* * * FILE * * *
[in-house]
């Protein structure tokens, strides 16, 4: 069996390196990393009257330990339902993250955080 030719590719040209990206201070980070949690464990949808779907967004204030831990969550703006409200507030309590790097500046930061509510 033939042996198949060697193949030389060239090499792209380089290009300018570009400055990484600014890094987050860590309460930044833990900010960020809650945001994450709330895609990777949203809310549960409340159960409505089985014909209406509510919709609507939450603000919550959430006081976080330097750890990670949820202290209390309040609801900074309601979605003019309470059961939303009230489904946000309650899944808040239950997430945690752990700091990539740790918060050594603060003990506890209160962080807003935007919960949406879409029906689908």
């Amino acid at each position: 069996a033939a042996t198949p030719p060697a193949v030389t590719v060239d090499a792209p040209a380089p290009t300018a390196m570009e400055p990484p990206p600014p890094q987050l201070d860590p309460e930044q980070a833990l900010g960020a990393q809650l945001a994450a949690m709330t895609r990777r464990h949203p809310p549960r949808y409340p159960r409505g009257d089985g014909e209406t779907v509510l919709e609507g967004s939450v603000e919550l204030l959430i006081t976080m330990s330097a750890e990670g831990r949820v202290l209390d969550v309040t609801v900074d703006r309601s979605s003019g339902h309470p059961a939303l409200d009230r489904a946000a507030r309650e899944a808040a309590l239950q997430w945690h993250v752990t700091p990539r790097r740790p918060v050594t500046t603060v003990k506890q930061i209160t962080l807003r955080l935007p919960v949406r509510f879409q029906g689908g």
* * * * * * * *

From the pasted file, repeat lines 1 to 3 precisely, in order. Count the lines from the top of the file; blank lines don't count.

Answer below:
[in-house]
């Protein structure tokens, strides 16, 4: 069996390196990393009257330990339902993250955080 030719590719040209990206201070980070949690464990949808779907967004204030831990969550703006409200507030309590790097500046930061509510 033939042996198949060697193949030389060239090499792209380089290009300018570009400055990484600014890094987050860590309460930044833990900010960020809650945001994450709330895609990777949203809310549960409340159960409505089985014909209406509510919709609507939450603000919550959430006081976080330097750890990670949820202290209390309040609801900074309601979605003019309470059961939303009230489904946000309650899944808040239950997430945690752990700091990539740790918060050594603060003990506890209160962080807003935007919960949406879409029906689908």
């Amino acid at each position: 069996a033939a042996t198949p030719p060697a193949v030389t590719v060239d090499a792209p040209a380089p290009t300018a390196m570009e400055p990484p990206p600014p890094q987050l201070d860590p309460e930044q980070a833990l900010g960020a990393q809650l945001a994450a949690m709330t895609r990777r464990h949203p809310p549960r949808y409340p159960r409505g009257d089985g014909e209406t779907v509510l919709e609507g967004s939450v603000e919550l204030l959430i006081t976080m330990s330097a750890e990670g831990r949820v202290l209390d969550v309040t609801v900074d703006r309601s979605s003019g339902h309470p059961a939303l409200d009230r489904a946000a507030r309650e899944a808040a309590l239950q997430w945690h993250v752990t700091p990539r790097r740790p918060v050594t500046t603060v003990k506890q930061i209160t962080l807003r955080l935007p919960v949406r509510f879409q029906g689908g």